If you poll Americans this time of year, far more of them regard the approaching holidays with dread than anticipation.
Argyle, Minn. – Farming is life here in Marshall County, where sugar beets and wheat grow thick across the flat landscape and small towns simply grow smaller. But in the midst of the troubles that plague much of rural America, two neighboring villages here take great pride in something that is forever etched in the ethics of work, play, and praise.
Football. More specifically, nine-man football. Kids from the towns of Stephen (population 708) and Argyle (656) attend Stephen-Argyle High School, which has become synonymous in Minnesota and the upper Midwest with championship small-town football.
New York – Last week, when a federal grand jury indicted baseball star Barry Bonds for perjury, it confirmed an ugly truth: America’s got a big drug problem.
I’m not talking about steroids, Mr. Bonds’ alleged performance-enhancer of choice. Instead, I’m talking about athletics themselves. Americans are addicted to competitive sports in ways that are profoundly unhealthy to our schools, our bodies, and ourselves. And until we confront that problem, head-on, steroids will continue to plague us.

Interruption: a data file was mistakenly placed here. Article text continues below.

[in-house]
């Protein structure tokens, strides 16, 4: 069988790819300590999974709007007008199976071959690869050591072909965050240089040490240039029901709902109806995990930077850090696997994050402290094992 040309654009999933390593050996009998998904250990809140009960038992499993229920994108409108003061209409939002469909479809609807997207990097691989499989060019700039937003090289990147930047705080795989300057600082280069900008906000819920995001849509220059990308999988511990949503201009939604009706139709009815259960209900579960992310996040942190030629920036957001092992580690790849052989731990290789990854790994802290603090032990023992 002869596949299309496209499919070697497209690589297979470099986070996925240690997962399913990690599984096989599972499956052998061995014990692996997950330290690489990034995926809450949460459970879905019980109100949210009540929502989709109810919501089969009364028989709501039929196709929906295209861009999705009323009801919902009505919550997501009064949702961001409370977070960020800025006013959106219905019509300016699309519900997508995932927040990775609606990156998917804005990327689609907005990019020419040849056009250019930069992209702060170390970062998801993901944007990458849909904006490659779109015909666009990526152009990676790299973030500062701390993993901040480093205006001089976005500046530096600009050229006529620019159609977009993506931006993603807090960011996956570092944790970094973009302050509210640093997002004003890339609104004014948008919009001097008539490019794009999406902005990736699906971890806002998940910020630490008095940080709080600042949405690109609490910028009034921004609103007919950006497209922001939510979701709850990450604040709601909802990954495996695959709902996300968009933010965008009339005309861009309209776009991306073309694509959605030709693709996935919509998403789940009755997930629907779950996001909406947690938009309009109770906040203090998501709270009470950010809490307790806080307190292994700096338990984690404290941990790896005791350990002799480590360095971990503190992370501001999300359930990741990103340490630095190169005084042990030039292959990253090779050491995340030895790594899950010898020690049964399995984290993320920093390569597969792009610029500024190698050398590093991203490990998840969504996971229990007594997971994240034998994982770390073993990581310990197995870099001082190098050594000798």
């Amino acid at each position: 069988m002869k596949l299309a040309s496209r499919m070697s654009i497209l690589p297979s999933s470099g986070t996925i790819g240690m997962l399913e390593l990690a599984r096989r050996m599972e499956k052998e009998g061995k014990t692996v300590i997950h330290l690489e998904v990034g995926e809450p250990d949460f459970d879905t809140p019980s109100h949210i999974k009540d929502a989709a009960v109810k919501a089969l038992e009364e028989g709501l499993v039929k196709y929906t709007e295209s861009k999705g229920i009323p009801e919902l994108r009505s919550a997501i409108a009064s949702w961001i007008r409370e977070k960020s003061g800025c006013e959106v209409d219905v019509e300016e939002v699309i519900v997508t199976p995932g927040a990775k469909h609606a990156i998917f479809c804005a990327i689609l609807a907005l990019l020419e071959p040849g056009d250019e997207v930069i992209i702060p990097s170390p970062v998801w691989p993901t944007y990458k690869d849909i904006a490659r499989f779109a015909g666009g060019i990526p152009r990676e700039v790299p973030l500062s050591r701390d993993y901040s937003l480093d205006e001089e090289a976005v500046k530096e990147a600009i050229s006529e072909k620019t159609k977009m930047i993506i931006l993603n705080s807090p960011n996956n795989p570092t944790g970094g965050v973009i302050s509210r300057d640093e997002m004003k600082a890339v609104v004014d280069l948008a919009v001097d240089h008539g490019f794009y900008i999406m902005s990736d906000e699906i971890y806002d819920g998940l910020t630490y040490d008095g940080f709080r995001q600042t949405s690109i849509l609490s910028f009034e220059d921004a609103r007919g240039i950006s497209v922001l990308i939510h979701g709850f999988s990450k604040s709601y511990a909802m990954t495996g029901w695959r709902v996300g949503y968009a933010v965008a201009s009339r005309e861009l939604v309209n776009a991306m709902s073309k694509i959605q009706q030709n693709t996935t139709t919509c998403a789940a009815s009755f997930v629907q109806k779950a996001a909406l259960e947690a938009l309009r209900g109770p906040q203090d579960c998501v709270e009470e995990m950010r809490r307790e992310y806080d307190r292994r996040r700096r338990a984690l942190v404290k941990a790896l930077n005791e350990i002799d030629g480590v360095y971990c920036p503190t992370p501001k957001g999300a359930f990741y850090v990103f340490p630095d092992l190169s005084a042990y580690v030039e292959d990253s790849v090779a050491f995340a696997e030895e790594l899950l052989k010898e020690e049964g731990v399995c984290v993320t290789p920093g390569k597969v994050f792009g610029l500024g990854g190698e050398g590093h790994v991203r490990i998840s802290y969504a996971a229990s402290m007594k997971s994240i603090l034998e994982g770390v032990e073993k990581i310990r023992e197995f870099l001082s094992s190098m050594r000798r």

The DolFan in me wants to pooh-pooh this whole thing, but the 63-year-old who’s been watching the movement toward extremes for six decades knows better. The philosopher wants to say it’s controlled violence, and that the energy could be put to better use for the good of mankind, but the anthropologist knows that it’s another example of the black/white, us or them, tribal need to watch the warriors perform that has bedeviled the human race for millennia, and that it discharges tensions that might come out in other ways.
What do you think?
My friend Valerie has written something wonderful.
I was responding to a friend I made online yesterday, a few minutes ago. When I got done, I looked back over the email and thought to myself,
“I ought to stick this in a column.” Thus, here we are.
She was telling me about her family; how all of her brothers are on varying levels of the autistic spectrum, and how she’s the odd one because she’s not.
So, being that I’m the Odd One Out and all, I thought I’d respond. Oh, and the reason for the interest in the autistic spectrum is because I recently got diagnosed as having Asperger’s Syndrome. It sure makes things click a lot better than they did before.